- Medicare Advantage plans will be able to offer more nonmedical supplemental benefits to patients with chronic illness under guidance CMS released Wednesday. The MA and Medicare Part D advance notice (Part II) and draft letter also put forward proposals aimed at combating the nation's opioid epidemic, such as encouraging cost-sharing reductions for patients with chronic pain or those receiving addiction treatment.
- The proposed policies build on a rule in effect this month allowing MA plans to include benefits like transportation to medical appointments and home meal delivery. "We've really opened it up now as part of this proposal to any benefit that improves or maintains healthcare," CMS Principal Deputy Administrator for Medicare Demetrios Kouzoukas told reporters.
- The expected average change in revenue for 2020 MA plans as a result of the policy changes would be an increase of 1.59%, the agency said, down markedly from the 3.4% increase for 2019.
Medicare Advantage enrollment is a growth area for payers aimed at seniors who want more benefits beyond traditional Medicare. The number of seniors in an MA plan rose 8% from 2016 to 2017, according to the Medicare Payment Advisory Commission. CMS has previously said 270 plans were offering the new, more flexible benefits for 2019.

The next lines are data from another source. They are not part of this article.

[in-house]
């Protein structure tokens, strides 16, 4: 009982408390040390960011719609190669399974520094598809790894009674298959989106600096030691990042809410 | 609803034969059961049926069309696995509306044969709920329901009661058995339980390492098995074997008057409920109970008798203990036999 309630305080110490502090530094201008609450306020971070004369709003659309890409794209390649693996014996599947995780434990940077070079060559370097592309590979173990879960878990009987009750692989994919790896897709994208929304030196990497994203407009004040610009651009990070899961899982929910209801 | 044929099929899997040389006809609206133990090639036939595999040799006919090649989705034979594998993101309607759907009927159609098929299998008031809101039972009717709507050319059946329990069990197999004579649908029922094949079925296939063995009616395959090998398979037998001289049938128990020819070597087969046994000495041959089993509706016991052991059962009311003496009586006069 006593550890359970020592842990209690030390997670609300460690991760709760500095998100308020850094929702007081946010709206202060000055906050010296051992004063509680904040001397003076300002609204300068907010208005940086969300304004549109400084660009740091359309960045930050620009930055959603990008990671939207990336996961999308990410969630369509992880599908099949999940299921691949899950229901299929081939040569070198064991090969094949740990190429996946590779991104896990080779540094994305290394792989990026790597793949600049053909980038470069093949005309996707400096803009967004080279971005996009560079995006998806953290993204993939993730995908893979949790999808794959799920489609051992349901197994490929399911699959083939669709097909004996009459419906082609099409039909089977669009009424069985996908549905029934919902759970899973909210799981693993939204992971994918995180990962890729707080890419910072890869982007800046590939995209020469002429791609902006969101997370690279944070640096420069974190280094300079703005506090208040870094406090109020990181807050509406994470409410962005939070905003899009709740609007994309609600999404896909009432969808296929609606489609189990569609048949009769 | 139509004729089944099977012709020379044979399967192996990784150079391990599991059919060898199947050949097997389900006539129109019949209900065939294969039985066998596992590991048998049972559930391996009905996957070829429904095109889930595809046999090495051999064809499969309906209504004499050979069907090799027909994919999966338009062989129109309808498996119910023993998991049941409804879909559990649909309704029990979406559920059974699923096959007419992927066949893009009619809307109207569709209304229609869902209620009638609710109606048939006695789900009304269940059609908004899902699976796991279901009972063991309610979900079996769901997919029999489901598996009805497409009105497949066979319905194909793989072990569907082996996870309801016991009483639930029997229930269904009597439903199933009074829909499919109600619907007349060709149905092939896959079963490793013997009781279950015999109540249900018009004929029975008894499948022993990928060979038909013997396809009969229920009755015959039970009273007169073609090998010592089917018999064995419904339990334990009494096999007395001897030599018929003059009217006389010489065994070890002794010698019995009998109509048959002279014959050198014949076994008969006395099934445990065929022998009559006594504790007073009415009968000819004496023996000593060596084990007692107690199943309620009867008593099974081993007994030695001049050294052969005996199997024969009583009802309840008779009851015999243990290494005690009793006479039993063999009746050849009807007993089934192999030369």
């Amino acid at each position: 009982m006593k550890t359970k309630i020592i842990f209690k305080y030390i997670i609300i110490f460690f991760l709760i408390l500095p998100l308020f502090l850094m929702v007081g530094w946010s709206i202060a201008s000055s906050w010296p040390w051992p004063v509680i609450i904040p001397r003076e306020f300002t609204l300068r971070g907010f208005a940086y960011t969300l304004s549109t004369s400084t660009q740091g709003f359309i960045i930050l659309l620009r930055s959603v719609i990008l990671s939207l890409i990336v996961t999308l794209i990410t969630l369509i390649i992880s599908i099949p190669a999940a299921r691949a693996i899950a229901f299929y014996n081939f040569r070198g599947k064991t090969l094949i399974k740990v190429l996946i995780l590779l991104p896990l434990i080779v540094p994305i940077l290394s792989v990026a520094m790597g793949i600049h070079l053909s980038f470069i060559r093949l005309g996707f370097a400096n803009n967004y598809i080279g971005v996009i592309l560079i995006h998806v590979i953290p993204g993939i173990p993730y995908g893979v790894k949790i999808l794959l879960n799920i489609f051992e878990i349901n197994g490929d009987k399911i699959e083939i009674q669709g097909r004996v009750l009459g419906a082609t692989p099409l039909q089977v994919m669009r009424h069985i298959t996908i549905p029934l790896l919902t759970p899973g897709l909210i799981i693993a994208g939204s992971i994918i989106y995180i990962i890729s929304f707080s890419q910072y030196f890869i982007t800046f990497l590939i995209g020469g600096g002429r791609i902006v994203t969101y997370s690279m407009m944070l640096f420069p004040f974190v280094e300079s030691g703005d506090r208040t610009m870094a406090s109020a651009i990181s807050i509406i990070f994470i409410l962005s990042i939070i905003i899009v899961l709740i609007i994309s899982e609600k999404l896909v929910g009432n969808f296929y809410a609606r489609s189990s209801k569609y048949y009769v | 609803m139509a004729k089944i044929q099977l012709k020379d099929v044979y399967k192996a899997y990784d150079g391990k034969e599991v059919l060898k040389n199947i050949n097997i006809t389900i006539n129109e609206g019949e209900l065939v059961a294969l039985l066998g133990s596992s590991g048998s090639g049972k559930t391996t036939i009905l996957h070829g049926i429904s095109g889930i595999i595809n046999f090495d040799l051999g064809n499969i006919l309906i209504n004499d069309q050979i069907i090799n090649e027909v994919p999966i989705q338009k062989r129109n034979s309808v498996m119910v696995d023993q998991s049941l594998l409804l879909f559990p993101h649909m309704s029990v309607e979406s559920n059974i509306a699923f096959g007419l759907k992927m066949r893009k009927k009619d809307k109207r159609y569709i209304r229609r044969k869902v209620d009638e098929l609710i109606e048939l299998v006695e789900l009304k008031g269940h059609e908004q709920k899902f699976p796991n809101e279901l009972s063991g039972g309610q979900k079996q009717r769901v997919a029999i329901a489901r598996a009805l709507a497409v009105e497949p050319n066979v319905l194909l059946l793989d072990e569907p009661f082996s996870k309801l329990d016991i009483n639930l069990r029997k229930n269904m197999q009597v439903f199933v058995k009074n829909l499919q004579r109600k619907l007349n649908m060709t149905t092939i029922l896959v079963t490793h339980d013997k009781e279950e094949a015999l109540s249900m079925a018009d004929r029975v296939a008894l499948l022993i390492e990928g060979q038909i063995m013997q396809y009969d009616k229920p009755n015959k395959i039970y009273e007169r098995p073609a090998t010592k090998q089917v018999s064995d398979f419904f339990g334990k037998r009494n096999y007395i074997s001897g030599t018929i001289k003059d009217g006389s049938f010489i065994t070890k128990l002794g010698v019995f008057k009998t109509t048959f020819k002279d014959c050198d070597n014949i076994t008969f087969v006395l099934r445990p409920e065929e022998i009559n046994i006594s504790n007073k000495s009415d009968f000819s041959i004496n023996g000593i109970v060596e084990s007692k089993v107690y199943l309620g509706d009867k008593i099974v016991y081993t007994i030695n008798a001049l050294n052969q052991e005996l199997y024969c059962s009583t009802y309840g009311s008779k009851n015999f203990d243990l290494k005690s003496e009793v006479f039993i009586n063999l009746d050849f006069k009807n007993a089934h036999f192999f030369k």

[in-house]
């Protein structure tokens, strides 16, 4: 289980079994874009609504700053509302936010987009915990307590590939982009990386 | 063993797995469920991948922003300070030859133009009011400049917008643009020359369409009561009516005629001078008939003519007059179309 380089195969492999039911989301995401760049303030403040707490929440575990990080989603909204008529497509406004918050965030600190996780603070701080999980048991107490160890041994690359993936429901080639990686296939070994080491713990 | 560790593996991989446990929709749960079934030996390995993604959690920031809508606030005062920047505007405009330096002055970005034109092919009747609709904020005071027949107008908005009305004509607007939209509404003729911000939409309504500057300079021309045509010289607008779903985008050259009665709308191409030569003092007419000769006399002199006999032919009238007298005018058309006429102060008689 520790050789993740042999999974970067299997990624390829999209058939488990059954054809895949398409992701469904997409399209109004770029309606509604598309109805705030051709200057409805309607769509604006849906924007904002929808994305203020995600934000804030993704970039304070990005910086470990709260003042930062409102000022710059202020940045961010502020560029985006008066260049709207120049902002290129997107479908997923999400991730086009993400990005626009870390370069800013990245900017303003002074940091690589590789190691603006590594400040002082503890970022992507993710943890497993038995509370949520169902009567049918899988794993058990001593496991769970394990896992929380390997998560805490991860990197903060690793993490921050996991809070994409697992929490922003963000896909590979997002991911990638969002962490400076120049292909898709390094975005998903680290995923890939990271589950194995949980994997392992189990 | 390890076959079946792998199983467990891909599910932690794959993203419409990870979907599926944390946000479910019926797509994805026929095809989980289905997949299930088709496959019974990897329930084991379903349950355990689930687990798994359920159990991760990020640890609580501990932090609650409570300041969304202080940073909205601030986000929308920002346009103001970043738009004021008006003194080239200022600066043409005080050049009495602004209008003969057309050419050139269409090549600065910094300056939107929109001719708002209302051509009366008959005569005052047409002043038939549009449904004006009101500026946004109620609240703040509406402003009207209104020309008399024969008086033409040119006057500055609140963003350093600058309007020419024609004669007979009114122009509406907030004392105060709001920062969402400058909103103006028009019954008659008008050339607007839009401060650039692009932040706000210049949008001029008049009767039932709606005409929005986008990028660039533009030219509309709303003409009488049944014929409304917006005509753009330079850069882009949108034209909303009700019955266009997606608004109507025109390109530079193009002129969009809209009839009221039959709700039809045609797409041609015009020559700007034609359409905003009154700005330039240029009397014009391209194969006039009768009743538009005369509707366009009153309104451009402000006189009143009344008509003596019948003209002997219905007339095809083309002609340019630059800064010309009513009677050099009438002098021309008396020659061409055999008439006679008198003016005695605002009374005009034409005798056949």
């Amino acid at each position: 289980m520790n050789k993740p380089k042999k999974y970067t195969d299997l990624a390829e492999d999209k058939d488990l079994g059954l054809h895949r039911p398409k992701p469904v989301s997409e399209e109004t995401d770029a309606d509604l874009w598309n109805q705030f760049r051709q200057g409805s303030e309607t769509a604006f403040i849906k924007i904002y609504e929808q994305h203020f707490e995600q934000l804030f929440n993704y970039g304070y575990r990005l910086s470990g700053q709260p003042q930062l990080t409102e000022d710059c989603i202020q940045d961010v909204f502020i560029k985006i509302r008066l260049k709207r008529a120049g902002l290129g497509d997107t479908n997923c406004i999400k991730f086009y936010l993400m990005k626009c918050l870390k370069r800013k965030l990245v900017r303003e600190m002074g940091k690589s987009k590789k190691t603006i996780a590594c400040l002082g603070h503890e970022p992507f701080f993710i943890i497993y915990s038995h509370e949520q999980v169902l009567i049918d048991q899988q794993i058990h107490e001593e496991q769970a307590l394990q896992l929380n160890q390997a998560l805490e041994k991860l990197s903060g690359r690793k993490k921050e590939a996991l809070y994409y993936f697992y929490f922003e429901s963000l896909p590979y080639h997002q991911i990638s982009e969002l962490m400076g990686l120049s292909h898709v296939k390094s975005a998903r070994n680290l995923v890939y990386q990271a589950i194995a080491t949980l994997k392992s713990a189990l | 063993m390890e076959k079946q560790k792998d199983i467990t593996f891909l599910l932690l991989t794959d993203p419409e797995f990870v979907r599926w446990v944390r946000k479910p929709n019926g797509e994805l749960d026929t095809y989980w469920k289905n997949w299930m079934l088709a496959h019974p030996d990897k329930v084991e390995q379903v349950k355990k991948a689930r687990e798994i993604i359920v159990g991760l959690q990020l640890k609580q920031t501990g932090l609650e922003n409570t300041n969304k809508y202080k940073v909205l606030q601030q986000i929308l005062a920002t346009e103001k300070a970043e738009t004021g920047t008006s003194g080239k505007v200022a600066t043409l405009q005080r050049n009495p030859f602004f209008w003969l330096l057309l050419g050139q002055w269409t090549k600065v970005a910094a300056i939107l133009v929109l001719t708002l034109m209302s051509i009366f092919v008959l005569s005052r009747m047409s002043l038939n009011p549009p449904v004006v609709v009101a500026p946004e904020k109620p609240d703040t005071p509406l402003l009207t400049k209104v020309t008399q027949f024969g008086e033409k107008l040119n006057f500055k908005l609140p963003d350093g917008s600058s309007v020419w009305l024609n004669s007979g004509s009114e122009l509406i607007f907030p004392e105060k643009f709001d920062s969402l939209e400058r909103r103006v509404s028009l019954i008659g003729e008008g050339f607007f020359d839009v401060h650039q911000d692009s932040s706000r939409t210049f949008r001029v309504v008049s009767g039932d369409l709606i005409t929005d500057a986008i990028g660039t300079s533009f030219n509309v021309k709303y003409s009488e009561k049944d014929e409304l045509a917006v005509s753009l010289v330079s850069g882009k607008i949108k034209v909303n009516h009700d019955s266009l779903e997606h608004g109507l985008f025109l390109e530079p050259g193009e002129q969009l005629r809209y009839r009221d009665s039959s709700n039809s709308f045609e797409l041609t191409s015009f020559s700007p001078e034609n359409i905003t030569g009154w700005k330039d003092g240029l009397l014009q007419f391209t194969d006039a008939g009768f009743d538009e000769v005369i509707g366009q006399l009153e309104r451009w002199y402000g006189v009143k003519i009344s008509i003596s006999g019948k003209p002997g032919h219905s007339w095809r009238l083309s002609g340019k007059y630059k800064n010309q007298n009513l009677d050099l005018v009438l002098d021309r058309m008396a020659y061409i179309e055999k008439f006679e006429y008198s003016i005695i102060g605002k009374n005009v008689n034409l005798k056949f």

Additional benefit options will be good news for companies looking to capitalize on growing awareness of the effects socioeconomic factors have on health outcomes. Uber and Lyft both have dedicated healthcare platforms, for example.
Also on the tech front, Apple is reportedly in talks with multiple MA plans, looking for partnerships involving the Apple Watch, which can help wearers track their activity levels, flag changes in heart rate and detect major falls.
CMS has been active lately in its proposals for the MA program. Earlier this month, the agency announced two new voluntary payment models, including one expanding access to telehealth and providing mechanisms to reward beneficiaries for healthy behaviors.
Part I of the advance notice, released in late December, proposed a change to the methodology for calculating risk adjustment payments for MA plans to include more encounter data. Comments on both parts are due by March 1, and CMS expects to release the final rate announcement and call letter by April 1.
In the proposals released Wednesday, CMS also suggested changes to its Part C and D star ratings methodology, including removing three measures starting in 2022 for "low statistical reliability." The measures are adult BMI assessment (Part C), appeals auto-forward (Part D) and appeal upheld (Part D).